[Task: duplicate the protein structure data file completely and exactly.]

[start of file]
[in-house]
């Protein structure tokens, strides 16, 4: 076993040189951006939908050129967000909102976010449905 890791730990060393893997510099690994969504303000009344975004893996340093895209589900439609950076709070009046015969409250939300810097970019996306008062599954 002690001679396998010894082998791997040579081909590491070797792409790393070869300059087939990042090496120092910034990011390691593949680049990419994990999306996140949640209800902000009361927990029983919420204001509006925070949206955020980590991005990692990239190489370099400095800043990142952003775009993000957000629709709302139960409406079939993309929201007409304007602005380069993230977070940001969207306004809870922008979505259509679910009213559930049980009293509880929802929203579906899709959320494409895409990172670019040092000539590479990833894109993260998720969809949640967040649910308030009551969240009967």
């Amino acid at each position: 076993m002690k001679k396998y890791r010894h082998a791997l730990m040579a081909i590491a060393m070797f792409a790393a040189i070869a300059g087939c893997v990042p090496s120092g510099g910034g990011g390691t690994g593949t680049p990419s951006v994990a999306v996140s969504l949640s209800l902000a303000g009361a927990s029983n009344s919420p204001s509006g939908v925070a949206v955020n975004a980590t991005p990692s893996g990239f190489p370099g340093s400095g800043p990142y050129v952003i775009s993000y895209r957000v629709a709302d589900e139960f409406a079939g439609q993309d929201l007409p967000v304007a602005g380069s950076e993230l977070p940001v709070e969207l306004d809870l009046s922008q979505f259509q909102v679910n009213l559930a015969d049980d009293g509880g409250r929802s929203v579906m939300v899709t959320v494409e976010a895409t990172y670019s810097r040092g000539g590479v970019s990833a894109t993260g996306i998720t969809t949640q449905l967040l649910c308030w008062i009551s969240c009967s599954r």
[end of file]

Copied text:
[in-house]
């Protein structure tokens, strides 16, 4: 076993040189951006939908050129967000909102976010449905 890791730990060393893997510099690994969504303000009344975004893996340093895209589900439609950076709070009046015969409250939300810097970019996306008062599954 002690001679396998010894082998791997040579081909590491070797792409790393070869300059087939990042090496120092910034990011390691593949680049990419994990999306996140949640209800902000009361927990029983919420204001509006925070949206955020980590991005990692990239190489370099400095800043990142952003775009993000957000629709709302139960409406079939993309929201007409304007602005380069993230977070940001969207306004809870922008979505259509679910009213559930049980009293509880929802929203579906899709959320494409895409990172670019040092000539590479990833894109993260998720969809949640967040649910308030009551969240009967």
């Amino acid at each position: 076993m002690k001679k396998y890791r010894h082998a791997l730990m040579a081909i590491a060393m070797f792409a790393a040189i070869a300059g087939c893997v990042p090496s120092g510099g910034g990011g390691t690994g593949t680049p990419s951006v994990a999306v996140s969504l949640s209800l902000a303000g009361a927990s029983n009344s919420p204001s509006g939908v925070a949206v955020n975004a980590t991005p990692s893996g990239f190489p370099g340093s400095g800043p990142y050129v952003i775009s993000y895209r957000v629709a709302d589900e139960f409406a079939g439609q993309d929201l007409p967000v304007a602005g380069s950076e993230l977070p940001v709070e969207l306004d809870l009046s922008q979505f259509q909102v679910n009213l559930a015969d049980d009293g509880g409250r929802s929203v579906m939300v899709t959320v494409e976010a895409t990172y670019s810097r040092g000539g590479v970019s990833a894109t993260g996306i998720t969809t949640q449905l967040l649910c308030w008062i009551s969240c009967s599954r």